Developers need help to solve the current housing crisis - by David O'Sullivan

May 24, 2024 - Spotlights
David O'Sullivan

We all look for advice and direction, we consult our peers, read commentary of industry experts and make decisions for our business. Whatever we consult for statistics, sales trends, construction cost indexes etc., are mostly a snapshot in time. The conclusions we draw on the opinions of others as they relate to the data from surveys, government records, banks and more.

The news locally is all about the housing crisis or the dropping value of office properties. The state government has a large housing bill which has many pieces designed to increase housing supply, affordability and expand opportunities as well as pay for improvements to the present stock of affordable housing.  The federal government now realizes that they need to act too and not leave housing issues to be just dealt with at the local level. There seems to be a conflict going on with interest rates. The Fed wants to keep them steady to fight inflation, but may not realize much of inflation is housing costs and caused by high interest rates for homeowners and real estate investors. The good news is the economy remains strong and many fears we had at this time last year have diminished. The likelihood of the U.S. economy entering a recession within the next 12 months has now dropped to its lowest level in two years (33%), according to the latest quarterly economists’ poll from financial information website Bankrate.

We are still hoping to see an uptick in housing starts in the country. We are not seeing it especially in the Northeast. Last year ended on an optimistic note, but persistent headwinds still exist to keep 2024 from getting the housing market back to pre-pandemic levels. At just a little more than four million homes sold during 2023, the existing-home market registered its weakest sales pace in 28 years. Persistently elevated mortgage interest rates, low inventory of for-sale homes, and lack of affordability all contributed to this collapse — a decline of 18.7% (about five million sales) from 2022 and 33.2% from the 2021 sales rate of 6.12 million. Annual sales of five million is historically the balancing point for existing-home sales for a strong market or a weak market. If the Federal Reserve is able to gain the upper hand on inflation and the 30-year mortgage interest rate drops to 6% or less, sales should reach their 2020 level this year.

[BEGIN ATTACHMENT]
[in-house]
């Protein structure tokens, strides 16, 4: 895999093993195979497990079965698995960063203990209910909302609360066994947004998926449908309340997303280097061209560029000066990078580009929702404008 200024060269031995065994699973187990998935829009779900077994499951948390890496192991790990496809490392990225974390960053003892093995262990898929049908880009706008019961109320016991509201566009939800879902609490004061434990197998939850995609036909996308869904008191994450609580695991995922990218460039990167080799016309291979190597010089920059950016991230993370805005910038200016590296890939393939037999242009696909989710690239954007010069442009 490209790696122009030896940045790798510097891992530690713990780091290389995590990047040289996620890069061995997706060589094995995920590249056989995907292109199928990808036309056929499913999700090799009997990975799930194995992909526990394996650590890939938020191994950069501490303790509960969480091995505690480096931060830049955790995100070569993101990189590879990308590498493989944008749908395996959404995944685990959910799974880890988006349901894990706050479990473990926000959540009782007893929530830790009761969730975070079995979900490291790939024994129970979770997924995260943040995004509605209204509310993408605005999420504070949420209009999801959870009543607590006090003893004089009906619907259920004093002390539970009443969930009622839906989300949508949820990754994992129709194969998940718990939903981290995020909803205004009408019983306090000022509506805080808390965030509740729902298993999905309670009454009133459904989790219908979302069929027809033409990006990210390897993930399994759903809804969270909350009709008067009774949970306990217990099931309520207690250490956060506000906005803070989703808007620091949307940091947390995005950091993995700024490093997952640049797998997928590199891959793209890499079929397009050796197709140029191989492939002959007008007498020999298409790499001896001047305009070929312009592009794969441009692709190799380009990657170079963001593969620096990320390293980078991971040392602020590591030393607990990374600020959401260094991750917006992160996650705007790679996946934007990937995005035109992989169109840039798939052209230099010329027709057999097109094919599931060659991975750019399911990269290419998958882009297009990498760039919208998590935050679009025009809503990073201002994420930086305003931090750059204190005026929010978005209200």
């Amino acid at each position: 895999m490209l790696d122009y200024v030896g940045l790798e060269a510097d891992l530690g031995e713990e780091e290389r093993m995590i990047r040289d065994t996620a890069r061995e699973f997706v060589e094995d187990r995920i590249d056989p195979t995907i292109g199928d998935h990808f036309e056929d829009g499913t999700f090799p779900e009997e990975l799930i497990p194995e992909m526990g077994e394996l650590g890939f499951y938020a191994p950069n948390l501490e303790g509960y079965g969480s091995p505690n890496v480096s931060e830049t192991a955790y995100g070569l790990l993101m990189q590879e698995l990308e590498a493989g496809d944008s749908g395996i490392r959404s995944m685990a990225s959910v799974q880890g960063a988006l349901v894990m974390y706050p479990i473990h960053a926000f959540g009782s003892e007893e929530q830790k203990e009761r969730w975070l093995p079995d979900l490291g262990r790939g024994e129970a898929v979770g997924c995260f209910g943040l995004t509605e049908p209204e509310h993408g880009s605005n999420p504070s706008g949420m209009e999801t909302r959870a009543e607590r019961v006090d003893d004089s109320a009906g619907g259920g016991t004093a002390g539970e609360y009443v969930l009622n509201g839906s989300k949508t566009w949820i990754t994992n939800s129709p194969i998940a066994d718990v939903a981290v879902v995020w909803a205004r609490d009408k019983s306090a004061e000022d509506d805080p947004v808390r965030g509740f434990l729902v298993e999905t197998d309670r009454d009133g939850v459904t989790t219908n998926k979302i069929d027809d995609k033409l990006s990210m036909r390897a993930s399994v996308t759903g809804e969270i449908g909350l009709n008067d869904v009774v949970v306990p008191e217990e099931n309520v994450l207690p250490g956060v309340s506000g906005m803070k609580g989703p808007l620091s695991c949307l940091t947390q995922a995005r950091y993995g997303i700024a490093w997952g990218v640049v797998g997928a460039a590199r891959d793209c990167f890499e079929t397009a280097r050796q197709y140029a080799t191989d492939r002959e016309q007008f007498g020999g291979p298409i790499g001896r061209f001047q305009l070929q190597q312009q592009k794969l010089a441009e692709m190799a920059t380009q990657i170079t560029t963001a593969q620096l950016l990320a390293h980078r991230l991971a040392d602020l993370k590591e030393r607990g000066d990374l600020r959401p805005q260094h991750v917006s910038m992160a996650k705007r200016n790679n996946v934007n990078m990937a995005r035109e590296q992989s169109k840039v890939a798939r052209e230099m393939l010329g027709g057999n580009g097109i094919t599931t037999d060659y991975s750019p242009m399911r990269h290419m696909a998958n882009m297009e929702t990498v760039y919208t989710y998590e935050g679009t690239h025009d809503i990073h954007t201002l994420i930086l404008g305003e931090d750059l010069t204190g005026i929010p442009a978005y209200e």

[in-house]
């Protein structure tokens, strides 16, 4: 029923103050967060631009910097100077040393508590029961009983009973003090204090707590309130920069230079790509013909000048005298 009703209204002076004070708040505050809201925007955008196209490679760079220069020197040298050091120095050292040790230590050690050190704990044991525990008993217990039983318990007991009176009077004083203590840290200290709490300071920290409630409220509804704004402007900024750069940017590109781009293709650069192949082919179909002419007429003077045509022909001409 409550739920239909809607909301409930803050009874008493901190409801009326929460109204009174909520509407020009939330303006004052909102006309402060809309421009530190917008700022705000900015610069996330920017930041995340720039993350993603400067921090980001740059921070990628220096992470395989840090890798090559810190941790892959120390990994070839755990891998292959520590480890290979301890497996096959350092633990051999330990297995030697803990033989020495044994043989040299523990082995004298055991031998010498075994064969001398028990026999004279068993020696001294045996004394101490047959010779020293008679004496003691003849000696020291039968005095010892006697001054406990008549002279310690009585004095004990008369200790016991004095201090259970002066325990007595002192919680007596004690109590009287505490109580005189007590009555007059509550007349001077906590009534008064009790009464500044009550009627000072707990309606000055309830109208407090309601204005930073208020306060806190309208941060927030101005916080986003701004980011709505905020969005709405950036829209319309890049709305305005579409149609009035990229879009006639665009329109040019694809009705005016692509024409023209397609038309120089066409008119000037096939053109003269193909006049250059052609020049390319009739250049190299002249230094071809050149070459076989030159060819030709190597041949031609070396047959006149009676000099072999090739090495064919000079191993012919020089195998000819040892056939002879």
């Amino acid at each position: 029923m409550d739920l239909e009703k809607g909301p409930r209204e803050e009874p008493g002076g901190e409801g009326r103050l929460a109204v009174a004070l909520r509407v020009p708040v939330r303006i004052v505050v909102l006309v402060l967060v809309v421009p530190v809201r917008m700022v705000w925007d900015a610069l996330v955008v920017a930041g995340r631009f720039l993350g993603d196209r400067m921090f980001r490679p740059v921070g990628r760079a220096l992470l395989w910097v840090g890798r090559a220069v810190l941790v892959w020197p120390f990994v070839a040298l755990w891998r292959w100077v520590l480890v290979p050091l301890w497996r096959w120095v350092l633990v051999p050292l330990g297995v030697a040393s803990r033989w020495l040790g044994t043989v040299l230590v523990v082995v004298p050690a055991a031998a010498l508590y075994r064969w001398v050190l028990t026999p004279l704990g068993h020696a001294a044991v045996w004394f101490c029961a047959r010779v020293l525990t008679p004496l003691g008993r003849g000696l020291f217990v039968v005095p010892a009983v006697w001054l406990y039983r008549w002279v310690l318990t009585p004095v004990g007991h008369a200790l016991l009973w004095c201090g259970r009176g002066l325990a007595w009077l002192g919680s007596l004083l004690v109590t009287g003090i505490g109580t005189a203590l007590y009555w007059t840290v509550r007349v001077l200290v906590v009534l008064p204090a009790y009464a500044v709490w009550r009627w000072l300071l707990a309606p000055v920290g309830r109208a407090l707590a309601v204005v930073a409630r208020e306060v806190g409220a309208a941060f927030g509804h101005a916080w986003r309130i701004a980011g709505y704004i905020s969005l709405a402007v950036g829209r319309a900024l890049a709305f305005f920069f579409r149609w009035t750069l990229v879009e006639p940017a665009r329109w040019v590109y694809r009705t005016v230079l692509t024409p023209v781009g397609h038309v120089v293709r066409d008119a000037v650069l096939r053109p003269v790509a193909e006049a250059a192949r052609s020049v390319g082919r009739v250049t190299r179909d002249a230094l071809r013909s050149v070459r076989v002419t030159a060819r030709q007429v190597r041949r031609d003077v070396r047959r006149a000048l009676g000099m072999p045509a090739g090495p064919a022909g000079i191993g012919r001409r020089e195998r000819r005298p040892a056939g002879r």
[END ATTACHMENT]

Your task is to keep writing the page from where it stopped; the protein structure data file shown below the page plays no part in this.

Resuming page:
The weak multifamily market is caused by many factors, the cost and availability of credit, softening rental markets, rising vacancy rates, and more than one million units under production — a level not seen since 1973. This has been coupled with a continued rise in construction costs and more stringent codes resulting in projects just not being penciled out.

The single-family market is not faring much better. The median new-home sales price is expected to increase just 2.2%, while the median sales price for existing homes is expected to increase 3.1%, which will maintain a spread between the new and existing median home price. The existing home market has been suffering from lack of inventory. For the conventional 30-year fixed rate mortgage, Wells Fargo forecasts that the annual average rate will decline from 6.8% to 6.45%, which will stimulate both new-home sales and existing-home sales and existing-home inventory.

Another interesting fact in this market is that those who have bought homes during the last year are unhappy. The report in the 2024 edition of its American Home Buyer Report found that 82% of surveyed buyers have regrets about their purchase. Homebuyers cited several reasons for this, including affordability issues, making too many compromises, and more.

We need to see the interest rates drop for an improvement in the real estate markets in this coming year. That will also help the housing crisis we are all seeing and allow developers to start up projects again and contribute to the solution.

David O’Sullivan, AIA, is the president of O’Sullivan Architects, Inc., Reading, Mass.



Add Comment